Nine upcoming nonfiction books from Minnesota authors

Last week we browsed through spring fiction. Today we look at nonfiction, from skiing to fishing, baseball to what happened to us in the 1990s.

“Rise: My Story” by Lindsey Vonn (Dey St., available now)

First memoir from the Minnesota native who is the most decorated female skier of all time, an Olympic gold medal-winning alpine ski racer who holds four overall World Cup titles and one of only six women to have won World Cup races in all five disciplines of alpine skiing. Now retired, Vonn writes about skiing Buck Hill in Minnesota and towering Colorado mountains, her focus on pushing her body past its breaking point, and her battle with physical injuries as well as mental troubles, including decades-long depressions and lack of self-confidence . Vonn’s frank revelations have earned praise from some of the nation’s prominent athletes, including Wayne Gretzky, Billie Jean King and Tom Brady.

“Circling Toward Home: Grassroots Baseball, Prose, Meditations, and Images” by Bill Meissner (Finishing Line Press, February)

On the heels of his well-received short story collection “Light at the Edge of the Field,” Meissner offers 100 photographs of small-town, amateur baseball fields accompanied by short prose. A retired teacher in the St. Cloud State University creative writing program, Meissner is also a photographer. He’s taken pictures of fields in Minnesota from Sartell’s Champion Field to Cold Spring’s 1910 ballpark to the home of the Miesville Mudhens. He introduces readers to the remote Henry J. Meyer hand-constructed field hidden away in rural Stearns County, and an abandoned, overgrown field in Orrock. His text from him goes beyond baseball to musings about the way the game becomes a metaphor for our lives. One prose piece is a tribute to the great Hank Aaron’s early struggles against discrimination. For information go to: facebook.com/wjmeissner/.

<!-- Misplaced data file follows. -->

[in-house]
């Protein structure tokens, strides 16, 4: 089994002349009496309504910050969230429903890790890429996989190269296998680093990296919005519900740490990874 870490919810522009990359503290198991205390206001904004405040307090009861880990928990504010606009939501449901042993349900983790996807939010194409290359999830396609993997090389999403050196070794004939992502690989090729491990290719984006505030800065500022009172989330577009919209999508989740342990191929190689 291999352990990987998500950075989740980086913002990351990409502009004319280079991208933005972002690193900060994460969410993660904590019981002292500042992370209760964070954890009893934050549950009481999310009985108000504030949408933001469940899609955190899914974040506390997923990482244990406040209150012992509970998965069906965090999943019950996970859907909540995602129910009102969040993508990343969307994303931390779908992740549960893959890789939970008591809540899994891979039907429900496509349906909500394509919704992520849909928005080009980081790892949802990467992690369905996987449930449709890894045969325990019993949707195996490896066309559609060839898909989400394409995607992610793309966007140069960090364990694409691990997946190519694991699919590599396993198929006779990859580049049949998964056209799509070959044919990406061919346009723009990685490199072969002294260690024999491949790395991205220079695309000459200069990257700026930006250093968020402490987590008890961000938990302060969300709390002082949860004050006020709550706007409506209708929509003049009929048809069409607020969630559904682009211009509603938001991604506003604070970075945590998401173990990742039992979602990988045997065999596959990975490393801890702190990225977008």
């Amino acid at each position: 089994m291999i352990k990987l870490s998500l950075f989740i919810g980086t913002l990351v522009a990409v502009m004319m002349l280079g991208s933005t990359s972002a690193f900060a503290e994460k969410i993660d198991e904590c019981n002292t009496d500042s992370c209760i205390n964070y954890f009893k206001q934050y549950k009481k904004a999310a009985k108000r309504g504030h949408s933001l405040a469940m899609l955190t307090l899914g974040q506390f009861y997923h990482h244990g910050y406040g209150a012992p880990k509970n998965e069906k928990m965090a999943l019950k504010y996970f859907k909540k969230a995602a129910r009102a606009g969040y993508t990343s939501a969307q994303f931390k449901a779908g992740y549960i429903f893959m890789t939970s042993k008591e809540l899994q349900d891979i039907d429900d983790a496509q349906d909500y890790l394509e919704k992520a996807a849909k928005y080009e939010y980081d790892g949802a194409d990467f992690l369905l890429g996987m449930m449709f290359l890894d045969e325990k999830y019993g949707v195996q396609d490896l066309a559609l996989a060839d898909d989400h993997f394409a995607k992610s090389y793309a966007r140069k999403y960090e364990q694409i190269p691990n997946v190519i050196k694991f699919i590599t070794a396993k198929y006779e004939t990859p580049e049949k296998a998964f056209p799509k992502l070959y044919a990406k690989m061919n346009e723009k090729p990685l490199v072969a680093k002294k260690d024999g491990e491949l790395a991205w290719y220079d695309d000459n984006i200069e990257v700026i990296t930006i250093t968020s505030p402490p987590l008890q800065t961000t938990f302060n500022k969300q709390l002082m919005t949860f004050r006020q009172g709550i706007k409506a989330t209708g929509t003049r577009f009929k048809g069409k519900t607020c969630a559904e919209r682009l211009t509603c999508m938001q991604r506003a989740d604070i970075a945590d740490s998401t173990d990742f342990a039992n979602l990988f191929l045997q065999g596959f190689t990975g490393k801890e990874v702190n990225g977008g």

“From Hollywood with Love: The Rise and Fall and Rise Again of the Romantic Comedy” by Scott Meslow (HarperCollins, February)

From Hollywood with Love book coverMeslow grew up in White Bear Lake, and after stints in New York and Los Angeles, recently relocated back to Minneapolis. He describes his debut book as “history and cultural analysis of the modern romantic comedy — drawn from dozens of new interviews and many, many dozens of hours of research — starting with “When Harry Met Sally,” covering movies like “Pretty Woman,” and “Knocked Up” … and concluding with the rise of Netflix rom-com franchises like “To All the Boys” and “The Kissing Booth.” His book by him got positive reviews from Kirkus and Booklist.